Cowpea variety IT89KD-288: A dry-season grain and fodder legume

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The value added of new cowpea variety

The IT89KD-288 dual-purpose cowpea variety, producing grain and fodder for animal and human consumption is increasingly considered attractive, thanks to increased income per household improving livelihoods. Since the development in 1990s, as a key driver to agricultural income growth, the cowpea varieties have made impact on the poorest people in Nigeria.

The standalone innovation (variety) through its grains and haulm is a source of plant protein and vitamins for humans and fodder for animals. Thus, the fodder is an additional source of cash income for those farmers who do not feed many livestock. Then the crop itself, being rich in protein makes it an important source of low-cost nutrition for the urban and rural poor who cannot afford meat and milk. Indeed, cowpea grains contain on an average 25% protein and 64% carbohydrate, thereby helping alleviate hunger and malnutrition among resource-poor farmers and low income rural and urban people. The varieties in their diverse versions have been well-known to contribute to moving poor rural dwellers out of poverty. Improved cowpea varieties benefit rural and urban poor and helped reduce poverty by 5 percentage points in Nigeria in 2016, which is equivalent to about 929,450 people lifted out of poverty.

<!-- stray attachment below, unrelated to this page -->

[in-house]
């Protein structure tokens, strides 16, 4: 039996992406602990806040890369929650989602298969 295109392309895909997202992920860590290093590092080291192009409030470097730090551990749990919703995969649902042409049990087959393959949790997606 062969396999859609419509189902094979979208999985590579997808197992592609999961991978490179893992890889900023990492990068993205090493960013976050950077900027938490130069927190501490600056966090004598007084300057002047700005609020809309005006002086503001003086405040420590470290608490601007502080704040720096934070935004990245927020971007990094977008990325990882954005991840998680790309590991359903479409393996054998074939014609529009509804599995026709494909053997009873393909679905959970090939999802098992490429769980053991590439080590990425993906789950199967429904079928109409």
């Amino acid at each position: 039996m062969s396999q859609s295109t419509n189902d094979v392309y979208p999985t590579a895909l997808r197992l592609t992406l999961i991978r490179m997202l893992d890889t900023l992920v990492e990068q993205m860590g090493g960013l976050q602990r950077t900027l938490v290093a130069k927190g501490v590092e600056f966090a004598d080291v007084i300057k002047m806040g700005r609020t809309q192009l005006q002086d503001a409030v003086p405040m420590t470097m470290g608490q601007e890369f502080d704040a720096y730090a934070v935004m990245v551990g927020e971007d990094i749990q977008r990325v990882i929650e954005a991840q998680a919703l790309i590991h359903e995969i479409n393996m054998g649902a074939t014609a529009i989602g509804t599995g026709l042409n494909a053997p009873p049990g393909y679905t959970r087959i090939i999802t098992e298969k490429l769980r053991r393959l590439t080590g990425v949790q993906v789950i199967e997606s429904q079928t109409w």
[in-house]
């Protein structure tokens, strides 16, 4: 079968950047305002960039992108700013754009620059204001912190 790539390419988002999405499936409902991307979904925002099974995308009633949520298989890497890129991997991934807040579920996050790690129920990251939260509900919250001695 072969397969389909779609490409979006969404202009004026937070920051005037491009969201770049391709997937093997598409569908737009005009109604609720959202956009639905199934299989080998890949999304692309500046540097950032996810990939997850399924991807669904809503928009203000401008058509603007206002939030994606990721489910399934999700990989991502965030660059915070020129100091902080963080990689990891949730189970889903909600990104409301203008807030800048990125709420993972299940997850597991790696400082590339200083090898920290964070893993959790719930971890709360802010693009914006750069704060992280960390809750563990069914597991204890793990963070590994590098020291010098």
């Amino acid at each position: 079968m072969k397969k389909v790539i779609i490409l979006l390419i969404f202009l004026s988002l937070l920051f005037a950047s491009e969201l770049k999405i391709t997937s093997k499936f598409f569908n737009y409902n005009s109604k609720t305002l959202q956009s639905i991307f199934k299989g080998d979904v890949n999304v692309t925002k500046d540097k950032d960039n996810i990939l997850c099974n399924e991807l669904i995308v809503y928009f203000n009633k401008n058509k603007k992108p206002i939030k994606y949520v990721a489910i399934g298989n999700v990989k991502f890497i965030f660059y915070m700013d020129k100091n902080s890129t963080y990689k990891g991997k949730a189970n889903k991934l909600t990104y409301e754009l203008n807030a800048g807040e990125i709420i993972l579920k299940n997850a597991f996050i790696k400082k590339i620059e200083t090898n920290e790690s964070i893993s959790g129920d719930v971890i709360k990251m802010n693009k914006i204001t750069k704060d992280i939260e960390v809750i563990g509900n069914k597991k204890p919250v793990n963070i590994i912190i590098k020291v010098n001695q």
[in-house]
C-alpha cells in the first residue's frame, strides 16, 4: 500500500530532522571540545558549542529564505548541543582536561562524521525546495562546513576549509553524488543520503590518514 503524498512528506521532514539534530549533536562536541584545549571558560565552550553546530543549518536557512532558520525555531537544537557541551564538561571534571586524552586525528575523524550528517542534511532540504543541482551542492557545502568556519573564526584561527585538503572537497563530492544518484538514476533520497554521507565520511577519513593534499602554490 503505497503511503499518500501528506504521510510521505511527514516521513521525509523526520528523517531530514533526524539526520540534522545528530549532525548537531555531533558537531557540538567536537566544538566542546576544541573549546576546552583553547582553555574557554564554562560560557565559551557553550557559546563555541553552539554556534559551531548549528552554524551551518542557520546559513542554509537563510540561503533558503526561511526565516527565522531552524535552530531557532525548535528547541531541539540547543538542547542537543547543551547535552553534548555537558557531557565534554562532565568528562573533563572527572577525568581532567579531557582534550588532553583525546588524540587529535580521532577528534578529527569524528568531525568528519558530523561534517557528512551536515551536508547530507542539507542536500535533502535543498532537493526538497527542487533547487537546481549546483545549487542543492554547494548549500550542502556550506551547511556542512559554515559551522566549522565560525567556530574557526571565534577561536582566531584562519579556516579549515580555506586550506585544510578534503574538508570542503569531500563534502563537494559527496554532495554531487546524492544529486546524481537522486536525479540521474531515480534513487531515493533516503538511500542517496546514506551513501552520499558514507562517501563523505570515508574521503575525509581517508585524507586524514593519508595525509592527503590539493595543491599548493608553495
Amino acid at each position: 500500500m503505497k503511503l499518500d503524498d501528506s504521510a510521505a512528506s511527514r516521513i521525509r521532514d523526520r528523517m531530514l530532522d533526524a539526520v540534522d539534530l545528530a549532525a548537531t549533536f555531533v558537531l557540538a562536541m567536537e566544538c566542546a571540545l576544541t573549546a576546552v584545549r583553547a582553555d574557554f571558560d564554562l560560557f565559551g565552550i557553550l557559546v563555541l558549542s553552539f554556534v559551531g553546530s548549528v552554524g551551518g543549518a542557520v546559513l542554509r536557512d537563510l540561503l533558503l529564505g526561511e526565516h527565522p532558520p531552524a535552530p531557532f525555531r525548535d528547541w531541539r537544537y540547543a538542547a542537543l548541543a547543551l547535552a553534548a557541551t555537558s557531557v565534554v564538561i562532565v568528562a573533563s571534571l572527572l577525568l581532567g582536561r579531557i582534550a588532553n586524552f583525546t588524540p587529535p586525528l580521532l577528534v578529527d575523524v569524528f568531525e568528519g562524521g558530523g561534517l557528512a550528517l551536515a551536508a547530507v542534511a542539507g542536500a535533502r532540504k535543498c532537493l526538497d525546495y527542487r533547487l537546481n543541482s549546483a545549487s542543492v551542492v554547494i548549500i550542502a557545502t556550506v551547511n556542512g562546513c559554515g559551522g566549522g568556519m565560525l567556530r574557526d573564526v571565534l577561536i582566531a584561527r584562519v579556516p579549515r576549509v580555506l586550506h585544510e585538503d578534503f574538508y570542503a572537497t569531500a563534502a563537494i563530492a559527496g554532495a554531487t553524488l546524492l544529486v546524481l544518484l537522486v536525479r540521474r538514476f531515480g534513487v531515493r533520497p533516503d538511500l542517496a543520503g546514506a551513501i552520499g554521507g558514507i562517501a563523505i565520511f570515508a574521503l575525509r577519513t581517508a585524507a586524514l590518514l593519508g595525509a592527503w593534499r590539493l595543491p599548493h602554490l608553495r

Providing positive impact on nutrition and livelihoods, on a systematic level this innovation contributes to food security (SDG2) and poverty reduction (SDG1).

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This work was undertaken as part of, and funded by the CGIAR Research Program on Grain Legumes and Dryland Cereals (GLDC) and supported by CGIAR Fund Donors.  

Featured image: A farming household harvesting from their cowpea field. (c) International Institute of Tropical Agriculture (Flickr).  

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